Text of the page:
When drivers in Wisconsin are suspected of driving under the influence, certain tests may be performed to figure out what your blood alcohol content (BAC) level is. The test that is widely considered to be the most accurate is the blood alcohol test, but just how accurate is it in reality?
WebMD discusses the blood alcohol test, including how it is performed and how the results are examined. After arrest, your blood is drawn and then sent to a lab. This lab will run tests to determine how high the alcohol content within the sample is. This is considered to be more accurate than a breath test because nothing in your mouth will interfere with the reading.
However, even a blood alcohol test is not infallible. Human error can cause issues. For example, a busy lab could accidentally swap your sample with someone else’s or give you the results from another person’s sample. If the sample is left out for too long, blood can begin to rot or coagulate as well, which may lead to it reading falsely high BAC levels. Contamination of the sample is also possible.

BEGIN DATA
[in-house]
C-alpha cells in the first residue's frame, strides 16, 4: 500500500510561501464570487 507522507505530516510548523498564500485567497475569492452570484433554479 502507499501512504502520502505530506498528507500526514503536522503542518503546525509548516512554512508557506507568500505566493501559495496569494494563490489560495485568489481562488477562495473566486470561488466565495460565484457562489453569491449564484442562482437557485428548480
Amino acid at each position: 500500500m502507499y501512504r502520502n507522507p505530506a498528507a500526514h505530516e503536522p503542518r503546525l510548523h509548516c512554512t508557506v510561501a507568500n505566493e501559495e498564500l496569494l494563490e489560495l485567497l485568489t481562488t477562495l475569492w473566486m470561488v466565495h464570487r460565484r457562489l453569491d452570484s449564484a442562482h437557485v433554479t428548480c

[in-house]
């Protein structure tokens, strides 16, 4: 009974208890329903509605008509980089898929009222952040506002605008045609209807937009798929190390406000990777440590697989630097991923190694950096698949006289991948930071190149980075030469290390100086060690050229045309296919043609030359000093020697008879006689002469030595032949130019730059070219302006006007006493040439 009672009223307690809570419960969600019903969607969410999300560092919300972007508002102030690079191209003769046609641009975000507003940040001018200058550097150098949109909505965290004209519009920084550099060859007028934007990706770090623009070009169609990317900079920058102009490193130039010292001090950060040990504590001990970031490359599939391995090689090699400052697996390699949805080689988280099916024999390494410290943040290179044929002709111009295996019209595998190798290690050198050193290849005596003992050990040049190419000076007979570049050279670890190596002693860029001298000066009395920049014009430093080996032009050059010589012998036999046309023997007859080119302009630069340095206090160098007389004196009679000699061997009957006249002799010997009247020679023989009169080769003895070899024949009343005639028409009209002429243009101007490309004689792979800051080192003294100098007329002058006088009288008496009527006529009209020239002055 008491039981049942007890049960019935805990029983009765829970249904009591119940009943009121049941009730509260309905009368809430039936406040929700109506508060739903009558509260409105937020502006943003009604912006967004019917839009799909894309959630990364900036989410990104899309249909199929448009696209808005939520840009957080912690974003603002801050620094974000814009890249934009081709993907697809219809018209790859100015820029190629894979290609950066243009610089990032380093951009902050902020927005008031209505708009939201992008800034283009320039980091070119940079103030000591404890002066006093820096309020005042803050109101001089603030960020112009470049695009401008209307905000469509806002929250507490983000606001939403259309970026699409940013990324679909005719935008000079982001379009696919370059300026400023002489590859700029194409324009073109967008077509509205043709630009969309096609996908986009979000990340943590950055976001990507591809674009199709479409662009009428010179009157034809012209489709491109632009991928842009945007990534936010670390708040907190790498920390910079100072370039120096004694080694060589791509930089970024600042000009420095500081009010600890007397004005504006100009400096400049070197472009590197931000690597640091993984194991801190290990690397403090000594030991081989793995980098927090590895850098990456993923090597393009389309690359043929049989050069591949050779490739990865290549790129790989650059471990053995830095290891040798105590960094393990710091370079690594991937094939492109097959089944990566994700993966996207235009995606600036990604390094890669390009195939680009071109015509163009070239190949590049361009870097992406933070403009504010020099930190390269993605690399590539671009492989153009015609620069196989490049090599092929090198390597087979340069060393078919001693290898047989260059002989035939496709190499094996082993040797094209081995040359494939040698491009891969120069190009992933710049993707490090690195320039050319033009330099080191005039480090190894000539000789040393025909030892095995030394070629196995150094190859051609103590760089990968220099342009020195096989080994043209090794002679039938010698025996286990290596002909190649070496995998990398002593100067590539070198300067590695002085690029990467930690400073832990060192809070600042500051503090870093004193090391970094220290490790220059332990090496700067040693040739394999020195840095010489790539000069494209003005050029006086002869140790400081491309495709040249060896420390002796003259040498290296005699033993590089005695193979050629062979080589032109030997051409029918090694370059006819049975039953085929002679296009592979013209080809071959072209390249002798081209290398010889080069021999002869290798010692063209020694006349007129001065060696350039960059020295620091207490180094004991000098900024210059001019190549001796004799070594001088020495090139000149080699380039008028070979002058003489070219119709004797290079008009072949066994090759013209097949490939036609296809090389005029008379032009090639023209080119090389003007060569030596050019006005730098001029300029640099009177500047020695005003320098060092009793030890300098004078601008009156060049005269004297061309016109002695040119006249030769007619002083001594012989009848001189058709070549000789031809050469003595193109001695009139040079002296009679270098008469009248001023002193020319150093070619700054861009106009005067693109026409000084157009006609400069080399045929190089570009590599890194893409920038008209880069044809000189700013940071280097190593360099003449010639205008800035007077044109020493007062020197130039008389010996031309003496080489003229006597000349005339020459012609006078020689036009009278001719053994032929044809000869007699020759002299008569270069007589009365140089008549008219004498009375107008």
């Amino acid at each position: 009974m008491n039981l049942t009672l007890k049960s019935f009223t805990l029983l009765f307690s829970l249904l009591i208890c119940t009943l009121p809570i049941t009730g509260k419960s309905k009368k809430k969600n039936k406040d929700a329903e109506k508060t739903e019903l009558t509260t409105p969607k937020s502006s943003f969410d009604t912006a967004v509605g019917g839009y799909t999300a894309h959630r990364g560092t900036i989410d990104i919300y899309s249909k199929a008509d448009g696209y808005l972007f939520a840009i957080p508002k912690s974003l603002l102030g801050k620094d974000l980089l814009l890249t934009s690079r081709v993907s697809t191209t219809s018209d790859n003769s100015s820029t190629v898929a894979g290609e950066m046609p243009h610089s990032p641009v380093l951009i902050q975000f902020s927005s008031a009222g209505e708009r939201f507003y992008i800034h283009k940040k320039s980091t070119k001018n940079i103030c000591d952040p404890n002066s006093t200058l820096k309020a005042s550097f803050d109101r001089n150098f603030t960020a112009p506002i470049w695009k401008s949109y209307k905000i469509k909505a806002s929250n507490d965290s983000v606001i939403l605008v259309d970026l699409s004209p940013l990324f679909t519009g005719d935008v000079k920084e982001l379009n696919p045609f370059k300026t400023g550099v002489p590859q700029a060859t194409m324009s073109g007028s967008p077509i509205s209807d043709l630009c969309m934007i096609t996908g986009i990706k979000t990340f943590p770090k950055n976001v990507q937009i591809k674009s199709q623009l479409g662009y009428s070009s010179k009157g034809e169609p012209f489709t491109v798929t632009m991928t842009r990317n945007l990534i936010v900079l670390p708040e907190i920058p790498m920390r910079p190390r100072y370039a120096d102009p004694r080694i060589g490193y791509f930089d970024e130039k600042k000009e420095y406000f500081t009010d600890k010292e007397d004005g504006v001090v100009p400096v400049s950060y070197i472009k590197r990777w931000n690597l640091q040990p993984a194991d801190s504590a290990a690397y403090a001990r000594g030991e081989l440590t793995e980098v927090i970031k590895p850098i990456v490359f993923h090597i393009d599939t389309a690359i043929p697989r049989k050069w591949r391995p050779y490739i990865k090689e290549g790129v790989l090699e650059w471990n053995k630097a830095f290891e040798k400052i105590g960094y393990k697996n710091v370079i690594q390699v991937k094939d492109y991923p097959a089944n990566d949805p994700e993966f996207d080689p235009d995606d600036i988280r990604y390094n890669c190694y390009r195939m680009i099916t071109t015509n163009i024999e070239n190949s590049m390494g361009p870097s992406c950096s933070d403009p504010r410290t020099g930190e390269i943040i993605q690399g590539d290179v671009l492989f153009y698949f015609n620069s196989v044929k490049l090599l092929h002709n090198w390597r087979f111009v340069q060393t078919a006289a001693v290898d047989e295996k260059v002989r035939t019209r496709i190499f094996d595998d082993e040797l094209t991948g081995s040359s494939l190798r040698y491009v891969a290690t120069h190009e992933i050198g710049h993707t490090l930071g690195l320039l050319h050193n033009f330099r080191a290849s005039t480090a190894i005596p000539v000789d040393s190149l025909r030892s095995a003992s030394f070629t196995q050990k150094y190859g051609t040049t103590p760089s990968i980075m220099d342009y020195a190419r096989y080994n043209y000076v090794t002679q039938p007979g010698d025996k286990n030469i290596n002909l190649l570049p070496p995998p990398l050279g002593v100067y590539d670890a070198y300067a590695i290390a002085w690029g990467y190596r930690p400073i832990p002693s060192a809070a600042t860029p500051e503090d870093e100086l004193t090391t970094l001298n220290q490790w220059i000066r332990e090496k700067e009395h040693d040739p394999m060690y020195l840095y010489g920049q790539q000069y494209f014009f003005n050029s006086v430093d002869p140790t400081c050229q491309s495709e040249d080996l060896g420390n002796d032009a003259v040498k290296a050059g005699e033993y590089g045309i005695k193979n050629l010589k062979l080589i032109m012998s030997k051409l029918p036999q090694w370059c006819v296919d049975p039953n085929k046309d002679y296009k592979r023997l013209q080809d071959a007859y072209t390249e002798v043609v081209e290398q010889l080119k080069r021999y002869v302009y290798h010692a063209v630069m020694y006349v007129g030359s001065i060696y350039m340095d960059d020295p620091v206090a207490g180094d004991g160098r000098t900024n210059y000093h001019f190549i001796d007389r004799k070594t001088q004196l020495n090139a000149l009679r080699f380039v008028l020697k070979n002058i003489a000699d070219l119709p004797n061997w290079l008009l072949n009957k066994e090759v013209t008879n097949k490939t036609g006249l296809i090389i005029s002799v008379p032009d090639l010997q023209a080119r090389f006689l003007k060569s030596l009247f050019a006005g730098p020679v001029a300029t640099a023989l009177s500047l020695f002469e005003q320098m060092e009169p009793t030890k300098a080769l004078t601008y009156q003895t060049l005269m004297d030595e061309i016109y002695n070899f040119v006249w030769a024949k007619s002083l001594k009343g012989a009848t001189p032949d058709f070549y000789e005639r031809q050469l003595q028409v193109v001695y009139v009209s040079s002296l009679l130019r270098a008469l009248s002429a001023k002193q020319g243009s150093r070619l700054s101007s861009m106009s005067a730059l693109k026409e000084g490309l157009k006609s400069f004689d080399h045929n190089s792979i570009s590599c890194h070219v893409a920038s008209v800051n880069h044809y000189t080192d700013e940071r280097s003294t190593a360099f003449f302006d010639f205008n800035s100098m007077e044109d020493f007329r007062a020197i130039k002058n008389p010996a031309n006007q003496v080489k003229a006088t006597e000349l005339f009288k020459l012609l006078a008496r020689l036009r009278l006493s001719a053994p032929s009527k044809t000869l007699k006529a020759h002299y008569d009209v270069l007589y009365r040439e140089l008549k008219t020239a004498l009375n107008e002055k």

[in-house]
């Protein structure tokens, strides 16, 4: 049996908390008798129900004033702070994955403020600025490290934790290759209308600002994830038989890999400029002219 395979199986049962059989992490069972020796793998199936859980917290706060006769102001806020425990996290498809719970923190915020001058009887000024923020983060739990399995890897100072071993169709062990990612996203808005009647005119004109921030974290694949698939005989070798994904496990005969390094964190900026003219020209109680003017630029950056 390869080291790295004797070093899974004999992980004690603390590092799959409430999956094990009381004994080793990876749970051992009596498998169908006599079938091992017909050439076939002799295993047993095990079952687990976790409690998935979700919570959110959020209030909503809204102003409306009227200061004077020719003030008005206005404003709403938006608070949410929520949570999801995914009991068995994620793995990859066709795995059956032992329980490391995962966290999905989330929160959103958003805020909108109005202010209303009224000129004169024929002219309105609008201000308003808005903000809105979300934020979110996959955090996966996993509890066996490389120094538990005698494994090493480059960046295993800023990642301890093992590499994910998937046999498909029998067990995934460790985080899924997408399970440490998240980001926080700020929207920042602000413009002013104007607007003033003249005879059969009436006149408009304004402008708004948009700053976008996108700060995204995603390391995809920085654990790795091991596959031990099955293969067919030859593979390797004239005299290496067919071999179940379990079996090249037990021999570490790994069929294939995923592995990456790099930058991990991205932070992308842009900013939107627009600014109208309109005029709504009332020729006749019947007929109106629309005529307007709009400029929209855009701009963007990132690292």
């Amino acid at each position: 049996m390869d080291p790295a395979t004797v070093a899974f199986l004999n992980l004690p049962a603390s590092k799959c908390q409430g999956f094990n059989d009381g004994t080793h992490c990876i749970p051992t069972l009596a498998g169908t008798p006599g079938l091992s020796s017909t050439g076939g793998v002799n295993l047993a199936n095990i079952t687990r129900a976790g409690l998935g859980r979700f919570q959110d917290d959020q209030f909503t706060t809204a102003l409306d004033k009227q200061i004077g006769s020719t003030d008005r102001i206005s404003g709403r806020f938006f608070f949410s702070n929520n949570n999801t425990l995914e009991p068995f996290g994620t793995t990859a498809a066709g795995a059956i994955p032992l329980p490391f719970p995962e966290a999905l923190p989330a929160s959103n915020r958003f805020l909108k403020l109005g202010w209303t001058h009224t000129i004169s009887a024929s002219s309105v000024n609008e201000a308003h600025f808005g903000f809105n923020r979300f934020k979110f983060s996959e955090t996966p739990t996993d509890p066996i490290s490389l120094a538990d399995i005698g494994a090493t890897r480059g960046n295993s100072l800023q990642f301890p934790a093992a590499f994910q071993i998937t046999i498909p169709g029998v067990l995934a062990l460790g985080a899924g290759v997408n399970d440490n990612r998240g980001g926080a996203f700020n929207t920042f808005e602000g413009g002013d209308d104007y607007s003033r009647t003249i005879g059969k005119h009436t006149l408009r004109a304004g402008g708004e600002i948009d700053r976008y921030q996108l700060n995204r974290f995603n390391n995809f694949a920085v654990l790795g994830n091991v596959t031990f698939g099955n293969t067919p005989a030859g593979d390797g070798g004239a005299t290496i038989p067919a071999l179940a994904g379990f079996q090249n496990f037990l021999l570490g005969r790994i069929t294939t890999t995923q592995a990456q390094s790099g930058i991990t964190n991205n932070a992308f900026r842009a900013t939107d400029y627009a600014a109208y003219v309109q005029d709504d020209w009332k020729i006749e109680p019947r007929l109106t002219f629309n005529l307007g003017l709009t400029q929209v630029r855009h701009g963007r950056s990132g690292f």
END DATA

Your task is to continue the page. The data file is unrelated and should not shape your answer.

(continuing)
Additionally, your own body may work against you. Alcohol takes a while to get from the liver to the blood stream. By the time you have your blood drawn for testing, your BAC level may actually be higher than it was while you were driving.
These are all important factors to take into consideration when examining the evidence set against you. Though it may feel as if some of these things are absolute proof, that is not always the case.